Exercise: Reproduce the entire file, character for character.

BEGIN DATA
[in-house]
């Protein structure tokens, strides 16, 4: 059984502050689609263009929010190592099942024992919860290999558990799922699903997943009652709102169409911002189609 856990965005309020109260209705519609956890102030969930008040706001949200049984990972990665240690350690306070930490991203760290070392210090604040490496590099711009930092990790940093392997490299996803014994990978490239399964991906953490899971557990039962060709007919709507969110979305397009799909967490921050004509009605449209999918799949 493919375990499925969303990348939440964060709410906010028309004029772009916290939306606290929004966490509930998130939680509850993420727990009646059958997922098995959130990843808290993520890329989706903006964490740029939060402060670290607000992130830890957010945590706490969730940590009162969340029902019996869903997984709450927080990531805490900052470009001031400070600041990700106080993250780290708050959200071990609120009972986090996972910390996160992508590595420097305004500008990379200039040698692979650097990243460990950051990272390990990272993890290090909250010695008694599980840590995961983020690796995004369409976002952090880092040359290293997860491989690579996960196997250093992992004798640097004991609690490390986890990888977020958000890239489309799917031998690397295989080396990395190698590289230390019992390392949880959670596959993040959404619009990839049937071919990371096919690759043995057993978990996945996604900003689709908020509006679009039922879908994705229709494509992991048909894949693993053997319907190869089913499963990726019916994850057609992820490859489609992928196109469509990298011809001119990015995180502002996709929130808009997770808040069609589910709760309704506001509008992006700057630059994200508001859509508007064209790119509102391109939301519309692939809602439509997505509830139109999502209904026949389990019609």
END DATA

[in-house]
């Protein structure tokens, strides 16, 4: 059984502050689609263009929010190592099942024992919860290999558990799922699903997943009652709102169409911002189609 856990965005309020109260209705519609956890102030969930008040706001949200049984990972990665240690350690306070930490991203760290070392210090604040490496590099711009930092990790940093392997490299996803014994990978490239399964991906953490899971557990039962060709007919709507969110979305397009799909967490921050004509009605449209999918799949 493919375990499925969303990348939440964060709410906010028309004029772009916290939306606290929004966490509930998130939680509850993420727990009646059958997922098995959130990843808290993520890329989706903006964490740029939060402060670290607000992130830890957010945590706490969730940590009162969340029902019996869903997984709450927080990531805490900052470009001031400070600041990700106080993250780290708050959200071990609120009972986090996972910390996160992508590595420097305004500008990379200039040698692979650097990243460990950051990272390990990272993890290090909250010695008694599980840590995961983020690796995004369409976002952090880092040359290293997860491989690579996960196997250093992992004798640097004991609690490390986890990888977020958000890239489309799917031998690397295989080396990395190698590289230390019992390392949880959670596959993040959404619009990839049937071919990371096919690759043995057993978990996945996604900003689709908020509006679009039922879908994705229709494509992991048909894949693993053997319907190869089913499963990726019916994850057609992820490859489609992928196109469509990298011809001119990015995180502002996709929130808009997770808040069609589910709760309704506001509008992006700057630059994200508001859509508007064209790119509102391109939301519309692939809602439509997505509830139109999502209904026949389990019609």